Last Updated: Friday - 09/24/2010
Week of October 4, 2004
Wainwright school rises from ashes
It took 3 years, but Blessed Sacrament School has re-opened its doors
By BILL GLEN
WCR Staff Writer
Valerie Burgardt could do little but watch the school burn to the ground. The sick feeling in her stomach worsened as the pall of smoke rose higher.
No one was injured when Blessed Sacrament School in Wainwright was razed by a fire three years ago that left some 500 students and staff without a location for learning and prayer. The school had served the community for 75 years.
"It was my baptism by fire. I had just become deputy superintendent," said Burgardt, who recently took over as superintendent of East Central Alberta Catholic Schools, replacing David Keohane.
"David was in Red Deer and the night before the fire, the principal at that time broke his leg. I called David and he turned right around. He said he could see the plumes of smoke from Viking, 80 km away."
The community rallied around the theme "We will rise again," and indeed it has. From temporary accommodations at the Western Area Training Centre (Camp Wainwright), the town library and later in 27 portables, Blessed Sacrament School his risen from the ashes in the form of an $8.6 million K-12 facility designed with open space and steeped in Catholic traditions.
"The school is built in a Catholic way, where the chapel is central in the main floor foyer," Burgardt said. "Everything revolves around the chapel. It exudes Catholicity. It is a circle of learning, of love and of spirituality."
The school is designed to promote community. The kids are together frequently during lunch-hour bake sales or for a friendly competition of rock-paper-scissors. The older students like to plop down onto couches in a central lounge area, complete with a red brick fireplace and stained glass mural. The bricks and glass were brought over from the former school.
The open concept is intentional. Even the washrooms do not have doors. Individual cubicles have doors, but the washrooms themselves are open. The hallways are wide and visually open to all the classrooms. Blindspots are few in order to negate hot spots for bullies, Burgardt said.
"We have a mandate from Alberta Learning to address bullying. By not closing off a washroom, it cuts down on activities involving sinks, where the kids might turn on a tap and leave, or they spray each other. Mischief behaviour is virtually eliminated," she said.
Principal Tom Koskie looks out his office window to the foyer like the director of a camp filled with happy children. He says the openness of the school plan has brought the students closer together.
Sense of awe
"I am really pleased with the open foyer area. As soon as the kids walk in, they get a peaceful calmness. When the parents first saw the new school, there was an overwhelming sense of awe," he said.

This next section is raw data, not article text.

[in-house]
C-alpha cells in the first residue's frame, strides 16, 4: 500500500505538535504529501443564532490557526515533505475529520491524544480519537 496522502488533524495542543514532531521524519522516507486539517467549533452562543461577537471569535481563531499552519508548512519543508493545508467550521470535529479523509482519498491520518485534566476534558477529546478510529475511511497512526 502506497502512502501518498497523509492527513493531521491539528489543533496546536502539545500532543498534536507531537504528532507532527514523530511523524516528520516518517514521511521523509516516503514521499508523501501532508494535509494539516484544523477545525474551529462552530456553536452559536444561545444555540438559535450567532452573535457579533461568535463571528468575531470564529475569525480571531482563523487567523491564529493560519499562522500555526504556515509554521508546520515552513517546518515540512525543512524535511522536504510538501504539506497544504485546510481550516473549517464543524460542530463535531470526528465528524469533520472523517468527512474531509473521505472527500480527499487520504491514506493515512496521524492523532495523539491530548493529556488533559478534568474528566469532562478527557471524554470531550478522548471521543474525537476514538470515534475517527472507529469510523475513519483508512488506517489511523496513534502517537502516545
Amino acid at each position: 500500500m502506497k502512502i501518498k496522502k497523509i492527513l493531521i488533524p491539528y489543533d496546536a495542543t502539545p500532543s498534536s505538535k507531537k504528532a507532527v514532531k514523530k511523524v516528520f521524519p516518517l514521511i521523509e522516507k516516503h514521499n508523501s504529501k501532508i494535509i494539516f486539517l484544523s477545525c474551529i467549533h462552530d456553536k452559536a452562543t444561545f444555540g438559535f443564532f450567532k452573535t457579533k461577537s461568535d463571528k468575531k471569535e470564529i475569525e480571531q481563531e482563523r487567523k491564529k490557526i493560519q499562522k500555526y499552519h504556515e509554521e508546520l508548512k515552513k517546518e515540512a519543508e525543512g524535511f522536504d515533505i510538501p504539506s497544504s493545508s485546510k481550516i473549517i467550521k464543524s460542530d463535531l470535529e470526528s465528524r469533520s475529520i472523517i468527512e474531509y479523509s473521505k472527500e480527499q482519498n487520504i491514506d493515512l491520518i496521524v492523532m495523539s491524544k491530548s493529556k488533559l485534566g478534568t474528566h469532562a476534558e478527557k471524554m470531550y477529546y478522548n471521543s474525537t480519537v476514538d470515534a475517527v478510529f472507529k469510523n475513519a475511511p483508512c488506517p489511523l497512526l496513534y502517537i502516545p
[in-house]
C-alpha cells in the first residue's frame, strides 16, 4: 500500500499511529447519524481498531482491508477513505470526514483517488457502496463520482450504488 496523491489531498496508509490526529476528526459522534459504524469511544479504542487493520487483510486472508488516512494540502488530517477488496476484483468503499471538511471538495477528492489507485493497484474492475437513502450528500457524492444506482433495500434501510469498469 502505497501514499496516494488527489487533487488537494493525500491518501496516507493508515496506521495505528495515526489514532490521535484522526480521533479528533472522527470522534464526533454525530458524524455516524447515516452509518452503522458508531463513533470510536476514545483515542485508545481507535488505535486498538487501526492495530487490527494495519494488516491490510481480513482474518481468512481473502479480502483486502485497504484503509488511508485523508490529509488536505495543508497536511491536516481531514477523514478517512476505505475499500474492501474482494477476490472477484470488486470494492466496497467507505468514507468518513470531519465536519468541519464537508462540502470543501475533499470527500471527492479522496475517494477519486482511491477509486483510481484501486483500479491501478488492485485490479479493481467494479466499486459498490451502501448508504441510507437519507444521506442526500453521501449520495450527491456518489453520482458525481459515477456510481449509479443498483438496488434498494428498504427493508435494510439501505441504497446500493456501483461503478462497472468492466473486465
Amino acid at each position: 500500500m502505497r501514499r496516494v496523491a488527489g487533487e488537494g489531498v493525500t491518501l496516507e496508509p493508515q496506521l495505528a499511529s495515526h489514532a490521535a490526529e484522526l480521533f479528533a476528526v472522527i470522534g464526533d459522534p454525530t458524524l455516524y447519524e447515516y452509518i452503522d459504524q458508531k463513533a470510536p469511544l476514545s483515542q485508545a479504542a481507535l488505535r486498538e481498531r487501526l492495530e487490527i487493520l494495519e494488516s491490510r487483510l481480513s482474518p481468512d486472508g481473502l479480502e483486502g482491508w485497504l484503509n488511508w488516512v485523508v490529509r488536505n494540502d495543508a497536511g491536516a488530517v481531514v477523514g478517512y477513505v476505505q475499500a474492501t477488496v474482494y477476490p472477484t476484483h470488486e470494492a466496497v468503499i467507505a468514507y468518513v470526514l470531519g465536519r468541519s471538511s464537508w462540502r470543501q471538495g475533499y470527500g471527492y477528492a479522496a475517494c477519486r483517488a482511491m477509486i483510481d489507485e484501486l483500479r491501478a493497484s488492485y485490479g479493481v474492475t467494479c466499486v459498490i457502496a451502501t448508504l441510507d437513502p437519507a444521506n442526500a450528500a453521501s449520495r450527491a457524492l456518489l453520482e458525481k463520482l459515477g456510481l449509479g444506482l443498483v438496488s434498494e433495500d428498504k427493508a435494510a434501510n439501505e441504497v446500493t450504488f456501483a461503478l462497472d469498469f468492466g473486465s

"When we came over from the portables, everything was so departmentalized. Everything was separate. Now, there is a tremendous sense of community. Everyone comes together."
At the start of the school year, the Grade 12s paired up with the kindergarten students to help introduce the younger kids to the school environment. There is a lot of buddying up partnerships between older and younger students that not only promotes learning and instills confidence, but is also the beginning of stewardship for the students.
"I have seen instances where students in Grade 8 or Grade 10, who might be struggling with their grades, are helping elementary students," Burgardt said. "The result is an immeasurable change in their self-esteem and their pride in learning. And the little ones are so impressed that they would have someone helping them who is big.
"I think the parents are not as worried about bringing their little children to a large school when they know the older students are looking out for them. I think it actually draws them to the school."
Noting there was only a slight dip in enrollment related directly to the fire, assistant principal Brian Boos thinks the numbers will grow once the community learns what is available. He estimates there is currently a 60/40 split of Catholic and non-Catholic students in the school.
"It is an amazing facility. It has everything a person could want," he said. "The staircase brings the students down to the foyer and to the chapel. The chapel is used for celebrations with Father Jozef (Wroblewski) or if there is an assembly, the chapel is used as its base."
Boos says the older students develop a sense of ownership where they accept the responsibility of helping the younger children.
"They make sure the kids get to the bus, or that they have their jackets and schoolbooks," he said. "You can tell they really enjoy helping them."
Letter to the Editor - 10/18/04